Can’t Stomach The AirPods Price Tag? These $60 Earbuds Are For You

Can’t Stomach The AirPods Price Tag? These $60 Earbuds Are For You

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CNN —  

If you’re shopping for the best wireless earbuds on the market, you really don’t have to look any further than the Apple AirPods Pro. They check all the most important boxes, including a wide soundstage, best-in-class noise cancellation and portability.

But not everyone wants to break the bank on a pair of earbuds, and honestly, you don’t have to. Some of the newest budget earbuds are nearly on par with the Apple AirPods Pro in sound quality, playback time and connectivity.

Over the course of nearly five months, we put six of the most lauded earbuds under $100 to the test to determine which are the best budget earbuds on the market. After months of testing, we found one pair that punches well above its weight class in key categories.

Best budget earbuds overall

We’ll make this really simple for you: If you want to spend less than $100 on wireless earbuds, you won’t find a better pair than the EarFun Air.

Michael Nuñez/CNN

We know it might seem almost too good to be true, but these budget wireless earbuds have almost everything you can ask for.

Let’s start with the sound, which is just as good as the Apple AirPods Pro in controlled, quiet, indoor settings. The sound is expansive, deep and about as good as any high-end options. Keep in mind, though, the EarFun Air don’t have any active noise cancellation and depend entirely on sound isolation created by the soft plastic ear tips when inserted into your ear canal. So, it was no surprise to us when these buds fell short of providing the clarity and quality sound that other leading noise-canceling buds do in noisy settings. Still, there was enough passive soundproofing that we could enjoy our favorite songs.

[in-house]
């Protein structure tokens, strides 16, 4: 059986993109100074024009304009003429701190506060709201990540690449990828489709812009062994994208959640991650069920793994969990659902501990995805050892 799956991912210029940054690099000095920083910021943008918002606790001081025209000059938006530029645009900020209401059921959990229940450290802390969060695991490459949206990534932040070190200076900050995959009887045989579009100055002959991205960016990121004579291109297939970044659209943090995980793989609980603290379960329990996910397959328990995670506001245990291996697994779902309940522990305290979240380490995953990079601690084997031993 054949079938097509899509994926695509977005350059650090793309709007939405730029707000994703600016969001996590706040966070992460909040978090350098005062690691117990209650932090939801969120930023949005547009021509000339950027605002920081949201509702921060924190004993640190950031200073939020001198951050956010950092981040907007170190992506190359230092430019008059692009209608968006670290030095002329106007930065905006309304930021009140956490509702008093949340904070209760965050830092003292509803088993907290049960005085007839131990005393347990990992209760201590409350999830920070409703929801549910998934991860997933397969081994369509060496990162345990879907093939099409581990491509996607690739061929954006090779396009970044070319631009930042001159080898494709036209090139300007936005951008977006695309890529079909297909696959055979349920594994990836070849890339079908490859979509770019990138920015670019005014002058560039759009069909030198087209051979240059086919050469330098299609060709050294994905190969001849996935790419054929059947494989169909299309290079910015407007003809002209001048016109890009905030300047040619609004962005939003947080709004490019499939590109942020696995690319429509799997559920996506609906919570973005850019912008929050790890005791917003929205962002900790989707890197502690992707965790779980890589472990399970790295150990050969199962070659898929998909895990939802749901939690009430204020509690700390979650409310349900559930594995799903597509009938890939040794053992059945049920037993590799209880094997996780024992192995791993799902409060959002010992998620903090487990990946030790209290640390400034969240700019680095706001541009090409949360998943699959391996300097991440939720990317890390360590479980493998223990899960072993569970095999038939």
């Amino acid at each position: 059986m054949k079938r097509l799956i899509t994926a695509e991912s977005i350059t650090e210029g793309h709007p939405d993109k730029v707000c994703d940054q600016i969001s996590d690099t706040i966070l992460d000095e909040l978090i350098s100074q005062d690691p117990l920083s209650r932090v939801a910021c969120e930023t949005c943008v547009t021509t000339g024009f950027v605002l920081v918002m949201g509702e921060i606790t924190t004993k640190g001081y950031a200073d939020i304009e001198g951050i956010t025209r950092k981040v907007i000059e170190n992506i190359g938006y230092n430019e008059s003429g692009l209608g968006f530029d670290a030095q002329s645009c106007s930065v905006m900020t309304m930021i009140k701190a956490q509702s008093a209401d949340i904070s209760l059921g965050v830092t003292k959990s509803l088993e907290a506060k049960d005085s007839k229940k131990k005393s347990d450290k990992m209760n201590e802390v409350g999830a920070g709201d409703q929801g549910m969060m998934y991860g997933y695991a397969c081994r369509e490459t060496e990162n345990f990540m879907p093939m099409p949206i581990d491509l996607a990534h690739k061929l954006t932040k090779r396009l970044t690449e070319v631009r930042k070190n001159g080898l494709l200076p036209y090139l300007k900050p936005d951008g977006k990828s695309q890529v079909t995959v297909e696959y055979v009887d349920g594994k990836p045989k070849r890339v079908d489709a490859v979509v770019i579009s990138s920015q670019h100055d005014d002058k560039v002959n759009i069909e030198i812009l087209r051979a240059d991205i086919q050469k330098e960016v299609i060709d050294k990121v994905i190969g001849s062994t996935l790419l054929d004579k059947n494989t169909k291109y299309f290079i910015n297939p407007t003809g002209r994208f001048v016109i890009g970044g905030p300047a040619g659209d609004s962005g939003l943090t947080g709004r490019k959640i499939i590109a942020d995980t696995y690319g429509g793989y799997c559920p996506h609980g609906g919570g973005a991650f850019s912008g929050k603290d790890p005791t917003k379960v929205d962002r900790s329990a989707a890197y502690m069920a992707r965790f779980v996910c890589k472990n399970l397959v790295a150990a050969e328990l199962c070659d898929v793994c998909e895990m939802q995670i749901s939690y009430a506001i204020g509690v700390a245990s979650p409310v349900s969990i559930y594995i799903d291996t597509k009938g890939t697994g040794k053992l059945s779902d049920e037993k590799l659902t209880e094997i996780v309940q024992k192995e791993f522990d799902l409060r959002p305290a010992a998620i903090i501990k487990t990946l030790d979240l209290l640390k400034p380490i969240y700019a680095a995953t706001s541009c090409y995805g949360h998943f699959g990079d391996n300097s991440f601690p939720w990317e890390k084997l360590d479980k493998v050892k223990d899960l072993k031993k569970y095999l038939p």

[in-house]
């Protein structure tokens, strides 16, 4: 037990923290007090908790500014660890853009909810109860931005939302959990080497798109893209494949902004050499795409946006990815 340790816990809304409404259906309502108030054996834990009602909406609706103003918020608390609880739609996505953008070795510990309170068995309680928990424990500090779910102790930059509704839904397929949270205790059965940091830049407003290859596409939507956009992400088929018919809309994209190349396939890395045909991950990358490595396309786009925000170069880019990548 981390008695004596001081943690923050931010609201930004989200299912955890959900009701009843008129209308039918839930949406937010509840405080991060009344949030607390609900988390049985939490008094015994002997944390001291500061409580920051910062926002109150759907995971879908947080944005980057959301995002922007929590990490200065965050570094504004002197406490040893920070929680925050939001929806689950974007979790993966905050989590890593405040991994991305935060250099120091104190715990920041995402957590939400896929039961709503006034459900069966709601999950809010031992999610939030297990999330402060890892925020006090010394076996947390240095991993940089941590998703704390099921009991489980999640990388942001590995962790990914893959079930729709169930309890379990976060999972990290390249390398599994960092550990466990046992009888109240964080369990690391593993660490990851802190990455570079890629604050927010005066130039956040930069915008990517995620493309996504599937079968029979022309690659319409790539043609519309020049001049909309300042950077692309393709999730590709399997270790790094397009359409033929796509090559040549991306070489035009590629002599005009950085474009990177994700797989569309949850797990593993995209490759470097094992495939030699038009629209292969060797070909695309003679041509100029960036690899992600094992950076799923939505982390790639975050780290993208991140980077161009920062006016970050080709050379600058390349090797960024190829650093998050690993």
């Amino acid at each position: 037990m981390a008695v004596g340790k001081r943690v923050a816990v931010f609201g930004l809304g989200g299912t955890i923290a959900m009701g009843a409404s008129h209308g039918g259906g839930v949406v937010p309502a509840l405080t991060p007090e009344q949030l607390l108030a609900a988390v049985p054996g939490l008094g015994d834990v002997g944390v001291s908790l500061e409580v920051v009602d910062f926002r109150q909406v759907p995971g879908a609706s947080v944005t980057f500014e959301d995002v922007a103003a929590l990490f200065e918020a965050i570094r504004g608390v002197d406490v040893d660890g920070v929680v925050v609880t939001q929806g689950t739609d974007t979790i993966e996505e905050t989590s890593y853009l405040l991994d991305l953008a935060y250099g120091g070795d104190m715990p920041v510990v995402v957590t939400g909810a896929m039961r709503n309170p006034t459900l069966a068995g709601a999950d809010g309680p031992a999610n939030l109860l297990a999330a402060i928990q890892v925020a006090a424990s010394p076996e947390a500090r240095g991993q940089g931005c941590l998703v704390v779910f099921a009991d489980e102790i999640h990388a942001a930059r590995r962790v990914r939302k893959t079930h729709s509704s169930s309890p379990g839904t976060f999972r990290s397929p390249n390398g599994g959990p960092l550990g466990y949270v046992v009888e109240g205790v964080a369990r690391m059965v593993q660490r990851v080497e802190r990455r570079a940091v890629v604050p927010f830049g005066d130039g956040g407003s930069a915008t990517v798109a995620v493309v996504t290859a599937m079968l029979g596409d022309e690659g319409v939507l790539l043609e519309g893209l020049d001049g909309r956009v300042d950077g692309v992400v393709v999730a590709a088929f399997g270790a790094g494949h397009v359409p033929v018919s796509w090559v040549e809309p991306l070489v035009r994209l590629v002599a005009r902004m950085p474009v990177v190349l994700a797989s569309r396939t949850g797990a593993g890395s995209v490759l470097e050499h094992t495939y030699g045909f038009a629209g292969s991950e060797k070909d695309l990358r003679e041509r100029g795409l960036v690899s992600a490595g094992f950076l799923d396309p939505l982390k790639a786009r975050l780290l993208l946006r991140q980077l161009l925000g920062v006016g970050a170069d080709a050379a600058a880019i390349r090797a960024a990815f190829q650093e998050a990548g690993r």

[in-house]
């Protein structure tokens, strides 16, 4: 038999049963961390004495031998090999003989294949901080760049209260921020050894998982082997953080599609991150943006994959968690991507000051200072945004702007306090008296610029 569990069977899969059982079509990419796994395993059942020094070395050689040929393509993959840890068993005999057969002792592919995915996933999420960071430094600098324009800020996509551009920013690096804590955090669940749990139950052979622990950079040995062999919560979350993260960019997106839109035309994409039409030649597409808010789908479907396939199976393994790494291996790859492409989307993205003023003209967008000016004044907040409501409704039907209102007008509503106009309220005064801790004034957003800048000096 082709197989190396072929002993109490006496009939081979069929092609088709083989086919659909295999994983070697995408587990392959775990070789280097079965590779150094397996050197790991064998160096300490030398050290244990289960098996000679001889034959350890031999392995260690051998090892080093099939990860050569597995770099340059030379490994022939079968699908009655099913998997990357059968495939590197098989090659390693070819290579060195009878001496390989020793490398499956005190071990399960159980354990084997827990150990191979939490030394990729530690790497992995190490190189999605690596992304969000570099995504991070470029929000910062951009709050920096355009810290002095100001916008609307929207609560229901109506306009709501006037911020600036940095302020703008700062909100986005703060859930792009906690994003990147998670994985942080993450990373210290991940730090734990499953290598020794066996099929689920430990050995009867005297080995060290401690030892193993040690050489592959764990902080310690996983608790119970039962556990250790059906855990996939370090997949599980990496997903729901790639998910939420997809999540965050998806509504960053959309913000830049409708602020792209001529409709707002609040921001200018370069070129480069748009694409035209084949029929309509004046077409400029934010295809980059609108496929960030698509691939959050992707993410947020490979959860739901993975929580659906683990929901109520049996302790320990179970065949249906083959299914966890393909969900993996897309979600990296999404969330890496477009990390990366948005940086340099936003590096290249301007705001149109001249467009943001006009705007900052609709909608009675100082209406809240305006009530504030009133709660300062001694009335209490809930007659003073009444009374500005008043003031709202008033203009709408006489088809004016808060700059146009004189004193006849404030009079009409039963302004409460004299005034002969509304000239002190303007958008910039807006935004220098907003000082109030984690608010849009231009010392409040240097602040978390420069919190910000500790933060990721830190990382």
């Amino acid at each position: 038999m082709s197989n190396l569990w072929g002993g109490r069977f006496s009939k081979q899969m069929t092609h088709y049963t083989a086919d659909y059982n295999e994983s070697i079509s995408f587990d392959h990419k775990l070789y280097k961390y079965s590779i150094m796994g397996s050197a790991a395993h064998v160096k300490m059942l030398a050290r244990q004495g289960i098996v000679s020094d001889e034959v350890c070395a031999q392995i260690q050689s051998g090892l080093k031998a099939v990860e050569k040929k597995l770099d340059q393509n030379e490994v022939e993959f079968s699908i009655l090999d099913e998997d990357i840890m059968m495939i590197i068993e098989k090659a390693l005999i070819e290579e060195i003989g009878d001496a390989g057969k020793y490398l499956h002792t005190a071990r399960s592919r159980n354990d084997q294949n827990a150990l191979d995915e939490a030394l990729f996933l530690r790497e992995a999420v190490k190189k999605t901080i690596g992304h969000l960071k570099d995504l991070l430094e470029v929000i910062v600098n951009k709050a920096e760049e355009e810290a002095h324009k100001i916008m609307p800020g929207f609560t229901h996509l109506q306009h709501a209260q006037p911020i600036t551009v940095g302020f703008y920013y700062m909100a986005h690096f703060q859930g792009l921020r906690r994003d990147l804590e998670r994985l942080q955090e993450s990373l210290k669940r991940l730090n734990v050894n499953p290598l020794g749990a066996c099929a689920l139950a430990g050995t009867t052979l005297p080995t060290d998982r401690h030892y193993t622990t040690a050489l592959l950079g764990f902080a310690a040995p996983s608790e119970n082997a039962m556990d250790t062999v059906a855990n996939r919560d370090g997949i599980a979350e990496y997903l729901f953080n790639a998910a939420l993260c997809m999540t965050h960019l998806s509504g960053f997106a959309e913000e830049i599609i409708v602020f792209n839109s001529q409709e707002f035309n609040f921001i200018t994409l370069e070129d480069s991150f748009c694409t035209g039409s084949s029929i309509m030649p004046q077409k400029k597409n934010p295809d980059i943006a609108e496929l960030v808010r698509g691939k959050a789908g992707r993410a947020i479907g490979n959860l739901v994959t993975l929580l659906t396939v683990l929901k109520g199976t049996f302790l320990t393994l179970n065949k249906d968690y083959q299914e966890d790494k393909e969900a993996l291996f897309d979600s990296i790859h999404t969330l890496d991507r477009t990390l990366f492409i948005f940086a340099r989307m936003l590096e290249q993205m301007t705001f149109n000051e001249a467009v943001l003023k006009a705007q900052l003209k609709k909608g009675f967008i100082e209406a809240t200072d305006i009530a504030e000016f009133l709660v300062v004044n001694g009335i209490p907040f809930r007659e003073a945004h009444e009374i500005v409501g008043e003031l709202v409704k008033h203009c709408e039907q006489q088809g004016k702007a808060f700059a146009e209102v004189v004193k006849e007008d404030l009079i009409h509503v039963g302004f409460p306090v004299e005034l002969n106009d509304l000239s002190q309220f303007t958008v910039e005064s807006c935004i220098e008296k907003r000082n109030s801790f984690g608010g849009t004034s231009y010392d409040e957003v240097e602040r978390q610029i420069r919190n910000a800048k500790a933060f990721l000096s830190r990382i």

We tested these earbuds across a wide variety of musical genres, including classical, rock, pop and dance. In every single category, the EarFun Air shined. Songs like “Bad Guy” by Billie Eilish and “Get Lucky” by Daft Punk were driven by punchy bass lines and electronic rhythm sections. Other iconic songs, such as Beethoven’s “Moonlight Sonata” and Herbie Hancock’s “Watermelon Man,” were balanced, with moments of clarity on both the high and low end. We struggled to find any song that didn’t sound great in these earbuds — and could discern no difference compared to Apple’s AirPods Pro in controlled, quiet settings.

For most people, the high-quality sound is probably a big enough selling point, but in case you’re looking for extras, the EarFun Air feature plenty. One of our favorite additions is an IPX7 waterproof rating, meaning they can be submerged into about 1 meter of water for about 30 minutes. We don’t often see waterproofing on devices this cheap, so of course, this came as a huge plus and one we gladly accepted. In terms of practical use cases, this means you can wear them in light rain or even while working out. Heck, you can even wash off these earbuds under the faucet without much worry. It’s not the flagship feature, but we think it works as a great insurance policy for protecting your investment.